"I hadn’t seen him play, I just trusted what he said – and I thought he was superb. For such a young boy, in a situation like that, his personality shone.”

      Quote Icons

      Whichever team I put out, I knew it wouldn’t be a problem. They were big men who delivered and great credit to them.

      Paul Hart

      Another, perhaps unlikelier, motivator for Hart and his players became The Proclaimers, more specifically their unique pre-match routine of belting 1988 hit I’m Gonna Be (500 Miles) from the dressing room.

      Hart smiled: “I used to come in especially to hear it! I’d make sure I was in the dressing room to hear it, because it was just fantastic.

      “Every time, when they’d finish – and it was the senior players doing it, stomping away – I knew, whoever they were playing, I had no worries then. I looked in their eyes and they were absolutely phenomenal.

      “In the last game, when we played Sheffield Wednesday away, I said: ‘Keep the door open, and let ‘em hear this.’ It was fantastic – I loved it. I really loved it. I think I had a go once!”

      Much has since been written about Palace’s famous ‘Survival Sunday’ which arrived just over 14 years ago to this day - 2nd May, 2010 – the final game of the season in which the Eagles drew 2-2 at Sheffield Wednesday to retain their Championship status and, in doing so, condemn their opponents to relegation.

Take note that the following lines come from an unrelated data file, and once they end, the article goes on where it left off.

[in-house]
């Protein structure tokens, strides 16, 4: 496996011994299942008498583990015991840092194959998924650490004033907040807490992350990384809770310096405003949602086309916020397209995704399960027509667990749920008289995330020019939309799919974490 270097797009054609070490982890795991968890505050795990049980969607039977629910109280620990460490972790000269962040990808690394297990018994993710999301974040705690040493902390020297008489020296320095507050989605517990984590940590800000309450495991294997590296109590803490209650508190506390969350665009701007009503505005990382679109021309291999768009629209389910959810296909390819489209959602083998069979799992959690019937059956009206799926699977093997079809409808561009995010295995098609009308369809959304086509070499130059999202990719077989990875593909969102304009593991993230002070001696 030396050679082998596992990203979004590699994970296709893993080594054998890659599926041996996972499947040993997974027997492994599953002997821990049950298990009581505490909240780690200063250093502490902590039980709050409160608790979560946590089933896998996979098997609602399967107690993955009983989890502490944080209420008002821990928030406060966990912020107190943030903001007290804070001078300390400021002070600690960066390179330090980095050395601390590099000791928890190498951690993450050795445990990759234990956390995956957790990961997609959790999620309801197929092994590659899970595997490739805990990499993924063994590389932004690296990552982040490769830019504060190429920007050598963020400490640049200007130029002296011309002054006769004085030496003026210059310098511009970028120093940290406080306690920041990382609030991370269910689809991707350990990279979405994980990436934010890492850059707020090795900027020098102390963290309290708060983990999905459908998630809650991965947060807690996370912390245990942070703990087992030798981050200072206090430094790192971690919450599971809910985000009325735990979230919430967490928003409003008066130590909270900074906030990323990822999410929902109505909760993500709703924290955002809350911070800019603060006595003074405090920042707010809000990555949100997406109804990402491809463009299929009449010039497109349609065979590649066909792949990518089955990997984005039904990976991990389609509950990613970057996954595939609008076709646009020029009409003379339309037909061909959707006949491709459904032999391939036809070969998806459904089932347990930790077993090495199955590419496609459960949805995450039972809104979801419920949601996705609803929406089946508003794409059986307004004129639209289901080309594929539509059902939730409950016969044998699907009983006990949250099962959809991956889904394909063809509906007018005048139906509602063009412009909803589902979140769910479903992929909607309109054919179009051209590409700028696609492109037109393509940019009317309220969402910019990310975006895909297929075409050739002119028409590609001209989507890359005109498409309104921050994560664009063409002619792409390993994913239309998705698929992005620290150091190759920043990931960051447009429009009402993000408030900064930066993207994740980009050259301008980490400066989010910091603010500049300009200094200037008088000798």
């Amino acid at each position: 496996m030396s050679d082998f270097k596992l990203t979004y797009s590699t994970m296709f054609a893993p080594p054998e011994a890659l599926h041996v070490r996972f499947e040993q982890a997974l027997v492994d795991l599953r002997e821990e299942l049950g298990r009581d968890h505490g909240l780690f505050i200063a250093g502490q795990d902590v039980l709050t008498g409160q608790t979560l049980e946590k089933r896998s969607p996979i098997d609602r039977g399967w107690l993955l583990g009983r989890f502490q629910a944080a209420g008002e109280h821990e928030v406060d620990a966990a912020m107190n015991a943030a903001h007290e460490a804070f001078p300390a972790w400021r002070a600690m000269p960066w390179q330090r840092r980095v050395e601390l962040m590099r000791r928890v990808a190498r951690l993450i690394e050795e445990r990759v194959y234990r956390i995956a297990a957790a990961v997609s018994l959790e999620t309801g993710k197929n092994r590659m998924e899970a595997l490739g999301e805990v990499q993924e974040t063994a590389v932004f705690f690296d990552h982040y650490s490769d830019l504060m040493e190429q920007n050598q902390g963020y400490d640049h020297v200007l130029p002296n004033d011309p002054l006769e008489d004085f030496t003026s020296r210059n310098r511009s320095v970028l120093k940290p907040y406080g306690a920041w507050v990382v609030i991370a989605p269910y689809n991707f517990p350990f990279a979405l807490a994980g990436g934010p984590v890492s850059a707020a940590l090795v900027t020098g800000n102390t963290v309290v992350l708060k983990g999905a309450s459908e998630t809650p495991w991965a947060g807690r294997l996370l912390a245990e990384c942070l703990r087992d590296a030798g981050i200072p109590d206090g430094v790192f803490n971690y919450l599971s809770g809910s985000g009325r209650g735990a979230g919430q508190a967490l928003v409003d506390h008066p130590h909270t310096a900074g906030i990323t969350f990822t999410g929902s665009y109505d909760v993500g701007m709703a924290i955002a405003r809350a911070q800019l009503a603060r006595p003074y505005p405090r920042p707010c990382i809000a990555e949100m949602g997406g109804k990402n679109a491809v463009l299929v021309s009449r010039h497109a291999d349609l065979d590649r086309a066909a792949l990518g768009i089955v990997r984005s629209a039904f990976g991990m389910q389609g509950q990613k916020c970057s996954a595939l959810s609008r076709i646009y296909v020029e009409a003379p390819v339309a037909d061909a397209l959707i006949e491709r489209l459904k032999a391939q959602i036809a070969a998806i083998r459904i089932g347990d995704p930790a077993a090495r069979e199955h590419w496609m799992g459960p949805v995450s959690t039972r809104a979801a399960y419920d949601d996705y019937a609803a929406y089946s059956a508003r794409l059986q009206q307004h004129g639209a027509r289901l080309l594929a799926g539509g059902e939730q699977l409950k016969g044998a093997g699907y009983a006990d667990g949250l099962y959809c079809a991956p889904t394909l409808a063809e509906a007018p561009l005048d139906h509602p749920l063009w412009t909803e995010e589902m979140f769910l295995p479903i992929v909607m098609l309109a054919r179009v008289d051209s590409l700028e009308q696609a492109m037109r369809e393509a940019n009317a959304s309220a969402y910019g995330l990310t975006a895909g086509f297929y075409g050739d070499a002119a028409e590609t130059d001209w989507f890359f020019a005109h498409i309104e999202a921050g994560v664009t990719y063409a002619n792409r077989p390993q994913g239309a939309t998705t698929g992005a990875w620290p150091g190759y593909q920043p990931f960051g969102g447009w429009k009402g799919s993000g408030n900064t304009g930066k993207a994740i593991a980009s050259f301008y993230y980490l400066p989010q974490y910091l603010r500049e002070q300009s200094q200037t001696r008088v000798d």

Yet Hart, typically, was measured in his approach to the day: “By this time, I’d been there two-and-a-half months and I totally trusted the players. I absolutely had unbelievable trust in them.

      “Whichever team I put out, I knew it wouldn’t be a problem. They were big men who delivered and great credit to them – they were fantastic.

      “I think we should have won! We were by far the better team. For such a high-pressure game, I really enjoyed it. Everyone came up to the mark and delivered.”

      One of the greatest achievements of Hart’s career – and one of the biggest moments in Palace’s treasured history – and how did the caretaker manager celebrate?

      “I just said a few words after the game,” he smiled. “I think my son was there, and I think we just nipped off and had a drink – that was it.

      “I said goodbye to the lads – a big goodbye to the lads – because I thought the world of them. Unbelievably, for a manager-player relation, we became friends. I see them all over the place.

      “This club, if I just took away those friendships… but I know there’s a lot more to it. And everywhere I go, when people ask me about clubs I’ve loved being at, Crystal Palace is at the top of the list.

      “People don’t realise what sort of a club it is, about the people that work within it and about the supporters.

      “And at the time, the players that were around, it was just an absolute… considering we were under the cosh a bit, it was just a real pleasure to be there.”

      Sometimes the most monumental of jobs demands that ‘pretty shy’ character, after all.

      You can watch Palace TV mini-documentary 'The Story of Survival Sunday' below.